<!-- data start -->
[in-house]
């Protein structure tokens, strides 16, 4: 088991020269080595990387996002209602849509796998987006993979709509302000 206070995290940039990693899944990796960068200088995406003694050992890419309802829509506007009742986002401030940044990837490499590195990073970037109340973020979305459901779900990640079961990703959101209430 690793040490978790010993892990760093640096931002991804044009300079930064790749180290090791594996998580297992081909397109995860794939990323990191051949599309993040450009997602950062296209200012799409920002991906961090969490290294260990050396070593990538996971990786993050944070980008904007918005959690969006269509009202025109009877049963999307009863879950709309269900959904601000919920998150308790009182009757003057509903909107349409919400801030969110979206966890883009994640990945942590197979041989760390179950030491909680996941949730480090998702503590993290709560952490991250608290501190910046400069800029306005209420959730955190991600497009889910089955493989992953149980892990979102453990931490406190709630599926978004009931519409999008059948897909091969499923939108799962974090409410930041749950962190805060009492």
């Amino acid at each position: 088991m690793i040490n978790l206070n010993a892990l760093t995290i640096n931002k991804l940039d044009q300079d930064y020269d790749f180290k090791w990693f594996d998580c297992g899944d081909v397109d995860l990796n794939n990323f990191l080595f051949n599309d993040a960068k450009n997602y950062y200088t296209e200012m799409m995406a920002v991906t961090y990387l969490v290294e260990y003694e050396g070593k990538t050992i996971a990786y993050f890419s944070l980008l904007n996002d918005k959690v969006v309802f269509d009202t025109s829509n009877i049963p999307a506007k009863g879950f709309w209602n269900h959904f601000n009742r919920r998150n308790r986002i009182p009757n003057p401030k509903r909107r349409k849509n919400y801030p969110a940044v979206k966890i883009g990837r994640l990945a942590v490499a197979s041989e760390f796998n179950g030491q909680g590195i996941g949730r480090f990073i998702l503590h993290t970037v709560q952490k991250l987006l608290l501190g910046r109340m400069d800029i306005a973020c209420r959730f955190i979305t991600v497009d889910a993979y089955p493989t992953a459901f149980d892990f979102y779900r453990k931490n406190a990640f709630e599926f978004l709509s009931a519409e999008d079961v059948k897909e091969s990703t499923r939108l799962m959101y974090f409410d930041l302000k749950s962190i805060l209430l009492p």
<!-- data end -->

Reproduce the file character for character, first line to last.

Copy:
[in-house]
């Protein structure tokens, strides 16, 4: 088991020269080595990387996002209602849509796998987006993979709509302000 206070995290940039990693899944990796960068200088995406003694050992890419309802829509506007009742986002401030940044990837490499590195990073970037109340973020979305459901779900990640079961990703959101209430 690793040490978790010993892990760093640096931002991804044009300079930064790749180290090791594996998580297992081909397109995860794939990323990191051949599309993040450009997602950062296209200012799409920002991906961090969490290294260990050396070593990538996971990786993050944070980008904007918005959690969006269509009202025109009877049963999307009863879950709309269900959904601000919920998150308790009182009757003057509903909107349409919400801030969110979206966890883009994640990945942590197979041989760390179950030491909680996941949730480090998702503590993290709560952490991250608290501190910046400069800029306005209420959730955190991600497009889910089955493989992953149980892990979102453990931490406190709630599926978004009931519409999008059948897909091969499923939108799962974090409410930041749950962190805060009492």
């Amino acid at each position: 088991m690793i040490n978790l206070n010993a892990l760093t995290i640096n931002k991804l940039d044009q300079d930064y020269d790749f180290k090791w990693f594996d998580c297992g899944d081909v397109d995860l990796n794939n990323f990191l080595f051949n599309d993040a960068k450009n997602y950062y200088t296209e200012m799409m995406a920002v991906t961090y990387l969490v290294e260990y003694e050396g070593k990538t050992i996971a990786y993050f890419s944070l980008l904007n996002d918005k959690v969006v309802f269509d009202t025109s829509n009877i049963p999307a506007k009863g879950f709309w209602n269900h959904f601000n009742r919920r998150n308790r986002i009182p009757n003057p401030k509903r909107r349409k849509n919400y801030p969110a940044v979206k966890i883009g990837r994640l990945a942590v490499a197979s041989e760390f796998n179950g030491q909680g590195i996941g949730r480090f990073i998702l503590h993290t970037v709560q952490k991250l987006l608290l501190g910046r109340m400069d800029i306005a973020c209420r959730f955190i979305t991600v497009d889910a993979y089955p493989t992953a459901f149980d892990f979102y779900r453990k931490n406190a990640f709630e599926f978004l709509s009931a519409e999008d079961v059948k897909e091969s990703t499923r939108l799962m959101y974090f409410d930041l302000k749950s962190i805060l209430l009492p």